SCORES: High School Football Championships

‘Valor Fit’ Transforming and Saving Veterans’ Lives

September 11th started “the war on terror” in the Middle East -- and left a new generation of veterans fighting their own battle at home.

Troy Peterson’s PTSD and addiction nearly cost him his life in 2015. "I took a bottle of pain killers. I tried to overdose. I attempted suicide."

Last year Troy told us how CrossFit helped him change his life. The response was overwhelming. The VA reached out to him, and so did local gym owners. The idea for a fitness-based non-profit for veterans started taking shape. “We thought, let’s get them in the gym and empower them," says Troy, "help them get confidence back and say, look what you’ve done through your effort."

Free and discounted gym memberships help get veterans in the door and the support system “Valor Fit” provides keeps them coming back. "There’s a battle buddy system in the military," Troy explains, "Well now there’s a battle buddy outside the military."

Jordan Pizinger remembers the day he met Troy. "He picked me up on July 2nd from the VA," he nods, "He’s the one that actually picked me up and him just doing that said a lot to me." What it says to the marine veteran is that someone cares about his service and truly understands the invisible scars he has because of it. "People find comfort in a bottle and if you don’t know there are people out there you can’t seek them out, especially when you’re in a dark spot."

Troy is pulling Jordan out of the dark with the help of people like personal trainer Rodney Filer. "Most people in fitness want to help other people, it’s what we do," says Filer, "So why not help our veterans who lay down their lives."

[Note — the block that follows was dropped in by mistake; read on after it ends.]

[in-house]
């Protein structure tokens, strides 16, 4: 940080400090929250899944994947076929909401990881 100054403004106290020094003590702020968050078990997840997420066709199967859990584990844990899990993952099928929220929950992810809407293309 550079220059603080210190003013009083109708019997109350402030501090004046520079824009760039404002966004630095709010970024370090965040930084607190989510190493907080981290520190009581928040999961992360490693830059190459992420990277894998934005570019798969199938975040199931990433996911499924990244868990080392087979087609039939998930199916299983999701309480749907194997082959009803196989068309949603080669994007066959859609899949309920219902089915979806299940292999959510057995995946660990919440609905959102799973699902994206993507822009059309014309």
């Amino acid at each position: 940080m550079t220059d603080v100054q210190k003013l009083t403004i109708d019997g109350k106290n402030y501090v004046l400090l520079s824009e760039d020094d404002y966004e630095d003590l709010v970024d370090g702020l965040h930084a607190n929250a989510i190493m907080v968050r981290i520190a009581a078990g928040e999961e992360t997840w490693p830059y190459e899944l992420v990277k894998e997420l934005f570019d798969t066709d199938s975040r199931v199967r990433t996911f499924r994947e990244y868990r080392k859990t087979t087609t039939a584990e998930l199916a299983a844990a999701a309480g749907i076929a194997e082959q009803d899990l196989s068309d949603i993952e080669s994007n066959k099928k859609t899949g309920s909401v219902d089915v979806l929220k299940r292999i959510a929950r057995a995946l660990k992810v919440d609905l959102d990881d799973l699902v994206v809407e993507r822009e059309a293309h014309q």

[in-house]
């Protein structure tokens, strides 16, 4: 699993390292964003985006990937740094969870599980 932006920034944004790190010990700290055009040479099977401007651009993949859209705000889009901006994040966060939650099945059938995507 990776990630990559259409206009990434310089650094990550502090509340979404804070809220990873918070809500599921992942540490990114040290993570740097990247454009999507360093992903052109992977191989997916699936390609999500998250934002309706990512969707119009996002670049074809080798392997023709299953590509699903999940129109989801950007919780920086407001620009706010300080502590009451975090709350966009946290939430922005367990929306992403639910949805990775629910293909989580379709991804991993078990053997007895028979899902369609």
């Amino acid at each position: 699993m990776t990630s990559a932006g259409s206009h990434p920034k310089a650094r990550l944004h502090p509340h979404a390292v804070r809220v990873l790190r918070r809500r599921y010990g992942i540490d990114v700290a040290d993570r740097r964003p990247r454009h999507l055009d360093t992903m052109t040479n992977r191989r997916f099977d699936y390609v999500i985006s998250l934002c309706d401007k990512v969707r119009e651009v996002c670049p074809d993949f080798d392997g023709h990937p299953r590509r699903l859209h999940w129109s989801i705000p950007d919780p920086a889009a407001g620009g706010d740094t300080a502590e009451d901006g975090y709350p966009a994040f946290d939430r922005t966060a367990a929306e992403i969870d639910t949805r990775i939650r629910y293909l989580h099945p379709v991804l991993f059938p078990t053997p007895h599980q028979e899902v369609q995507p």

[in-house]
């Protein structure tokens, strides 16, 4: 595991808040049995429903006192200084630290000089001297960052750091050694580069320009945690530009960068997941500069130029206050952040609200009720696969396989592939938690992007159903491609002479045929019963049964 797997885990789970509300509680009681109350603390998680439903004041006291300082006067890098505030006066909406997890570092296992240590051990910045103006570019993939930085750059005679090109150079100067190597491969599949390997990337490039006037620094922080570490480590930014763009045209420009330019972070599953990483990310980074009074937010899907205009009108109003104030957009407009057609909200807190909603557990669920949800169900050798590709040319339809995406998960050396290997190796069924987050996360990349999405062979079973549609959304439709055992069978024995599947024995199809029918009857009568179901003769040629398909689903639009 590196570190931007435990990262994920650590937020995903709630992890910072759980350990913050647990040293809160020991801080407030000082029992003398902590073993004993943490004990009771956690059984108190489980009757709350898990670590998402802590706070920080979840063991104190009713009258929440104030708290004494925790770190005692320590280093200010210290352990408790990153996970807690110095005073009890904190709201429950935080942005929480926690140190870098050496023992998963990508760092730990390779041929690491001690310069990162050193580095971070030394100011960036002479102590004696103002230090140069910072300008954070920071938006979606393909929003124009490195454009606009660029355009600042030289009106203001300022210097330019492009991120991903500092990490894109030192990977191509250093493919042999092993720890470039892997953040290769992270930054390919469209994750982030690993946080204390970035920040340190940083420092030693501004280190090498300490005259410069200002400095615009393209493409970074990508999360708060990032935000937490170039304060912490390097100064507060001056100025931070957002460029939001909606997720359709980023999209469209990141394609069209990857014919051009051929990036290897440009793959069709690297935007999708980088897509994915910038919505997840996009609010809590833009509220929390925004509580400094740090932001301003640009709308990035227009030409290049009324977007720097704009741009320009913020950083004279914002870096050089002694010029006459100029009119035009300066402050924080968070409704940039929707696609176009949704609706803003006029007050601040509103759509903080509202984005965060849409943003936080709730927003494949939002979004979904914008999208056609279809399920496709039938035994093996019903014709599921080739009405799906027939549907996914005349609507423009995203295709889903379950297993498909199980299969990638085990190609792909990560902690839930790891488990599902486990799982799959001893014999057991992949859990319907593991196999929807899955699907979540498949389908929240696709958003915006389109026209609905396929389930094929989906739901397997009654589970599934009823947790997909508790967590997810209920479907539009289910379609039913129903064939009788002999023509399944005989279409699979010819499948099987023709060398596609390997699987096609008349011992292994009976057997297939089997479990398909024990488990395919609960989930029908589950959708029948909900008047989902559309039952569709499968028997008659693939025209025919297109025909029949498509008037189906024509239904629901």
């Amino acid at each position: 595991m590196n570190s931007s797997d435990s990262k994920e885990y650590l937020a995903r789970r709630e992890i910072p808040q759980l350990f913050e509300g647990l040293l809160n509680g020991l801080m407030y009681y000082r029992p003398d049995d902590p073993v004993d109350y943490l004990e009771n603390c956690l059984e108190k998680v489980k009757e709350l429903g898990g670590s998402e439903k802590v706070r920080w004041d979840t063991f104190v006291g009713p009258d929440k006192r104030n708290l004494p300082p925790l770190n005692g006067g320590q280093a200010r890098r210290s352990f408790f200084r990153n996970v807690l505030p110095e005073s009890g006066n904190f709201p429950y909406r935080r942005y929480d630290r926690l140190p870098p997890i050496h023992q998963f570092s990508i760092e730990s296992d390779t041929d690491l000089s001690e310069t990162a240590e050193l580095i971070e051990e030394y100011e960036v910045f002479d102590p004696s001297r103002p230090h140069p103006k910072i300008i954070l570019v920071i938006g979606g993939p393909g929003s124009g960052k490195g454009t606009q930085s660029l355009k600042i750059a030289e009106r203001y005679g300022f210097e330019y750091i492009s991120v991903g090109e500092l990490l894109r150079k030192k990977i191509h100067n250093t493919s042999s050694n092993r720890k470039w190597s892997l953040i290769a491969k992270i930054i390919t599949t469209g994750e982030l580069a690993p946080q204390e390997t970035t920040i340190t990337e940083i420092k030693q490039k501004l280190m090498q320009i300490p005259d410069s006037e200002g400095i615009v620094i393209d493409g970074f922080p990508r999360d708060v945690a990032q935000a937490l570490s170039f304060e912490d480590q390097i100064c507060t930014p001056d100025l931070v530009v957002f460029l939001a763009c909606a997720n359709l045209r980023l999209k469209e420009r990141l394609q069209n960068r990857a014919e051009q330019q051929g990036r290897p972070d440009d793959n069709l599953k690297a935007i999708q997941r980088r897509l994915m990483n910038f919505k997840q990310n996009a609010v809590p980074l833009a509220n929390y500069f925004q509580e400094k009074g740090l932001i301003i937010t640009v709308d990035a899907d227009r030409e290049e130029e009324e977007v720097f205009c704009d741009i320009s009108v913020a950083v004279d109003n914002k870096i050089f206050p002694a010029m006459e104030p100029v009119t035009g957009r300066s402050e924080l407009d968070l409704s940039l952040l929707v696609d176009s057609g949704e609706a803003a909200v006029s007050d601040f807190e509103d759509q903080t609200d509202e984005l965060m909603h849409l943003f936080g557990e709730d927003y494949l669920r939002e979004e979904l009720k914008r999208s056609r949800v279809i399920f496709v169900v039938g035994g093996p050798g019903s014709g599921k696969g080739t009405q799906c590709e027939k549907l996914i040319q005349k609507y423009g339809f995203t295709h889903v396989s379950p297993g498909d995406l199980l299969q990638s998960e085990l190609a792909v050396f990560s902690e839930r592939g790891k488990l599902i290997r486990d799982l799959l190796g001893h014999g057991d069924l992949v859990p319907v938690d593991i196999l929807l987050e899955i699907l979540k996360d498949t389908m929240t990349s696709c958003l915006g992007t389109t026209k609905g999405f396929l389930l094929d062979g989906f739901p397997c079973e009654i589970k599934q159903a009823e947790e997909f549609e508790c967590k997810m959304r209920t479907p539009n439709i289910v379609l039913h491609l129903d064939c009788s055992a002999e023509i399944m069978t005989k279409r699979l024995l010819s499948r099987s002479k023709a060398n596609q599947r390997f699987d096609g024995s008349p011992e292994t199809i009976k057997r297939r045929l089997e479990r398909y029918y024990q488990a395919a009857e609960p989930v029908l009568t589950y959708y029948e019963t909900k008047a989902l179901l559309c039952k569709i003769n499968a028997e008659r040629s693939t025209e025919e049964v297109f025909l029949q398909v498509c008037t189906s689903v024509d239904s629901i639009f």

Rodney got involved thanks to Troy’s cousin - yoga instructor Bradie Weeter. "I carried him around, and he had the same humor he has today and love and zest for life," she says.

It was that zest Troy lost when he returned from Iraq . “It hit really hard that he was in pain and suffering and out of control," Bradie says through tears, "It’s kind of odd…we were both going through some rough things and we relied on each other for that time."

Now they’re creating a network veterans like Jordan can rely on, a battle buddy system for the real world. “I want to show you what you can do because that’s what people did for me. Jordan’s doing great," says an emotional Troy, "he’s taken his life back, and to watch somebody do that through simply connecting people – is beautiful.”

Troy wants to keep growing valor fit. You can get involved here: http://valorfit.org/ or by emailing: troy@valorfit.org